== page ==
Beneath the dated moiré wallpaper, the navy blue wall-to-wall carpet, and the loudly contrasting peach paint, Susan Jamieson recognized a 1924 classic home. Not for a minute did she doubt that she could mute the visual cacophony lingering from the '80s to produce the kind of serene spaces she and her husband, John, could proudly call home.
"As soon as we walked into the foyer, we knew this was the house for them. It had all the right features-Greek Revival-style architectural details with the kind of rich, well-crafted character that you can best find in an older home," Susan says.
John, a software consultant, was happy to defer to his wife's judgment. As an ASID member who studied design in Florence and holds a BFA in art history and a masters degree in interior design, Susan was the better qualified to make the call. And as she saw it, all the house needed was a good molting to bring out the natural beauty of the home, which she would then enhance with her own special feathering-an impeccable selection of fine antiques and art plus new and custom home furnishings and a grand finale of her own signature window treatments.
"I couldn't wait for the work crews to arrive," she recalls. "The day of the closing, I was removing the moiré wallpaper and ripping up the carpet." Ridding the kitchen of its yellow laminate and linoleum came later.
Beginning in the living room, she introduced the creamy colors that weave all the spaces together. "Although I enjoy working with color, this house called for a neutral palette that radiates a sense of pure and classic elegance," Susan notes. "The soft tones of cream, white, and gray make the living room's European hand-carved marble mantel a dramatic focal point."
Designed with four formal rooms that form a perfect square, the architecture required some care with color. "Each of these rooms feeds into the next through architecturally detailed openings, so it was very important to make the design flow from one room to the other." Adhering to her basic palette of pale neutrals prevented jarring disconnections, but Susan still managed to individualize rooms by taking each one a step up or down in tone from its adjacent spaces. "I changed the wall hue slightly between rooms. While the living room has a calm, crisp look, the trellis-patterned wallpaper and the gold of the draperies make the dining room more dramatic," she says.
With the backgrounds beautifully simplified, Susan began to choose furnishings, starting in the living room with the Empire sofa she had inherited from her grandmother. "I changed its green velvet to a white quilted pattern that creates a dramatic contrast to the sofa's wood frame." The dark-light contrast is a theme throughout the house, with the dark wood floors playing off the pale walls.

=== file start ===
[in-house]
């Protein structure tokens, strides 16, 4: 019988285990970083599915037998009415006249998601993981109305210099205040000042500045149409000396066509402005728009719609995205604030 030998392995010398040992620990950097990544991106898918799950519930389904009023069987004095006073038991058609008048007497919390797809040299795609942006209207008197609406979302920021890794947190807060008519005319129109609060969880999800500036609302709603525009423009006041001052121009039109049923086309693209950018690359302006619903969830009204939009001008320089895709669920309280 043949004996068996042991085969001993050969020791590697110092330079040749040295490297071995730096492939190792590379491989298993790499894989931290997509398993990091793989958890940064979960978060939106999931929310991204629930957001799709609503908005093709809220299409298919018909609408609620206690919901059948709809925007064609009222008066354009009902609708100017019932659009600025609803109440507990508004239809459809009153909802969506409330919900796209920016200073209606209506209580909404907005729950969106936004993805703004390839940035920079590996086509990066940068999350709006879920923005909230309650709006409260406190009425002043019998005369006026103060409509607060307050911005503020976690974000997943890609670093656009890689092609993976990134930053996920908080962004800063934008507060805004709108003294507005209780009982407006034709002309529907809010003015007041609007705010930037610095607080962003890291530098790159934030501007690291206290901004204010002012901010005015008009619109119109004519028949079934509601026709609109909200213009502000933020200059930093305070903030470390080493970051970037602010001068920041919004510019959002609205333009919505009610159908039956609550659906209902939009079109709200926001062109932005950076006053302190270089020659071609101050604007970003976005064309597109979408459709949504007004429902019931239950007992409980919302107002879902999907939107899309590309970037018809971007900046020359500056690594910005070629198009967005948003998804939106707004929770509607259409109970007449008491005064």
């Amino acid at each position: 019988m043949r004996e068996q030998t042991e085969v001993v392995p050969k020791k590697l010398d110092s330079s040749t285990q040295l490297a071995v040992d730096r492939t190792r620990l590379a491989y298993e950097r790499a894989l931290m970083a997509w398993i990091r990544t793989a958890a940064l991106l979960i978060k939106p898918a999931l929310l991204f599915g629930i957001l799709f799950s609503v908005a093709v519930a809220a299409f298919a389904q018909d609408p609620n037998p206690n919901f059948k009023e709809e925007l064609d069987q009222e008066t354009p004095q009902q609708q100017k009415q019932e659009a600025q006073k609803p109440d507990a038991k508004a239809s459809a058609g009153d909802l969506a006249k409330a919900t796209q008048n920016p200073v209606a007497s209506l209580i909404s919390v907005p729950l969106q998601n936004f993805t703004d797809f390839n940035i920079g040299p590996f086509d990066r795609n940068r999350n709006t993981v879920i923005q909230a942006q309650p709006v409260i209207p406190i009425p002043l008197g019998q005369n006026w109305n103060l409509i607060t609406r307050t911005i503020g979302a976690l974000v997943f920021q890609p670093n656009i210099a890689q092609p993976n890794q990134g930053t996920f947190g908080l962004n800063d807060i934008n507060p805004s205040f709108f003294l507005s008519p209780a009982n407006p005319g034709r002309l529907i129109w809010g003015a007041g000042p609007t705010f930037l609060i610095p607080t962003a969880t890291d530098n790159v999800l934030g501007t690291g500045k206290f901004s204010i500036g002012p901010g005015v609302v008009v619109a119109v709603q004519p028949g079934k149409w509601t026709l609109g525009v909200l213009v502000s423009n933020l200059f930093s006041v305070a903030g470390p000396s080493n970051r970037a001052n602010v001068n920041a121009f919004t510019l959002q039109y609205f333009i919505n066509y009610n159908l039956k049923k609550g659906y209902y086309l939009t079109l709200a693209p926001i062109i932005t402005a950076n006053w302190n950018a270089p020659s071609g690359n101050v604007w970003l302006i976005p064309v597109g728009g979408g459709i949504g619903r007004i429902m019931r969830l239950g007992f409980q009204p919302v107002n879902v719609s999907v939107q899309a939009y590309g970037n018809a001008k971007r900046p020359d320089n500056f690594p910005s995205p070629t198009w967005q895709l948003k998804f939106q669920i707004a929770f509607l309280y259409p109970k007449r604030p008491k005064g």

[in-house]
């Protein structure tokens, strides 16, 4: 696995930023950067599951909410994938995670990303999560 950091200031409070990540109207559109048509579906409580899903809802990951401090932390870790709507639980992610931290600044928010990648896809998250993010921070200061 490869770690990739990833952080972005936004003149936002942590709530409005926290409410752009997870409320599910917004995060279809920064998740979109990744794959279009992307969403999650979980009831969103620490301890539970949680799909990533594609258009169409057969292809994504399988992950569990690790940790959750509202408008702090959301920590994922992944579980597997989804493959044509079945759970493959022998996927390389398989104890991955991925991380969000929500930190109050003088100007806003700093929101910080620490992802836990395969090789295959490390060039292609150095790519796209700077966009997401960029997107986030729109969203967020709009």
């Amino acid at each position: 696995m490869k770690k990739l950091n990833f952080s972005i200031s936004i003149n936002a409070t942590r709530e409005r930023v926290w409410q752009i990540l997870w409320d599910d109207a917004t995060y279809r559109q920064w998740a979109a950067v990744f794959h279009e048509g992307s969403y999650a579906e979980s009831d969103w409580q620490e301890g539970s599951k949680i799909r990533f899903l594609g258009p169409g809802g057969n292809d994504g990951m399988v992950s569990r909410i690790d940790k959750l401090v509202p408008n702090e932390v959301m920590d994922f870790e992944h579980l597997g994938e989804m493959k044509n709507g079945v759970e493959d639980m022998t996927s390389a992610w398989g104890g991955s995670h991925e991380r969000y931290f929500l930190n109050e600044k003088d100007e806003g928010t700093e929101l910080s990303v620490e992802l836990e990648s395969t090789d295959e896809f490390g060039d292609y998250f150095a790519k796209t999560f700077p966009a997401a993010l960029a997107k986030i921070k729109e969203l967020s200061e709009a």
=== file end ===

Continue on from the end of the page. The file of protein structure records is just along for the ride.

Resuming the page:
Susan further interior decorating of the living room with comfortable new chairs that echo the curves of the sofa and fireplace. "Then, I juxtaposed those curves with the straight, linear forms of the draperies, fire screen, and mirror"-all her own designs. "The full puddle draperies help to soften and heighten the room and enhance the natural beauty of the windows," she says. Plus, say her friends, they are as elegant as ball gowns. Interlined with bump (soft, thick cotton), the draperies feature two fabrics. The bottom section repeats the quilted pattern of the sofa, while the top sports a tone-on-tone vertical stripe. A faux-snakeskin mirror frame she designed to top the mantel steps up the room's textural intrigue. "A neutral room runs the risk of feeling cold and monotonous unless patterns and textures are a part of its decorating," Susan warns.
Personal pieces are also important to the design of the home. "The gold-and-crystal chandelier in the center of the dining room is the one used in the tent set up for our wedding," Susan says by way of illustration. The dining room's metal artwork is by contemporary artist Bill Fisher, whose work the couple began collecting upon their marriage. "Our wedding gift to each other was a large Bill Fisher painting, which was featured in an exhibition at the Chrysler Museum in Norfolk, Virginia." To help integrate Fisher's metal art into the dining room, Susan mounted an old cast-iron floor register with intricate grillwork onto the wall between the windows-a decision that stamps the room with a one-of-a-kind personality.
Although the house includes a family room (the fourth room that forms the square), the couple's favorite room is the library. "We sit here every morning and evening to read and talk," Susan shares. When they moved in, the room had floor-to-ceiling bookcases that were painted navy blue and were underscored by green wall-to-wall carpet. "It was claustrophobic," she says of the small space. And, with a 14-foot ceiling, the visual weight was uncomfortably vertical. "I painted the bookcases white to open up the room, then painted the ceiling a warm caramel color to visually bring it down." For seating, she re-covered old barrel-back chairs passed down from John's parents-chairs she admires for "their retro look." A new table makes the room multifunctional.
Susan's design goal for the master bedroom was "soft and luxurious, warm and crisp." Light colors open up the room, and a tone-on-tone vertical-stripe wallpaper makes it appear taller. A custom-painted plaster border of laurel wreaths and acanthus leaves also draws the eye up, while adding femininity. But that delicate touch pales in comparison to the bed's dust skirt-a crinoline-supported concoction with the fullness and flounce of a ballerina's tutu. Susan designed a quilted headboard flanked with finials to "make the bed important and luxurious." Silk and chenille pillows, a chocolate cashmere blanket, and an ever-changing array of matelassé and piqué coverlets and linens create deep comfort-a feeling that permeates all of this vintage house, freshly plumed after an overdue molting.
Photography: Gordon Beall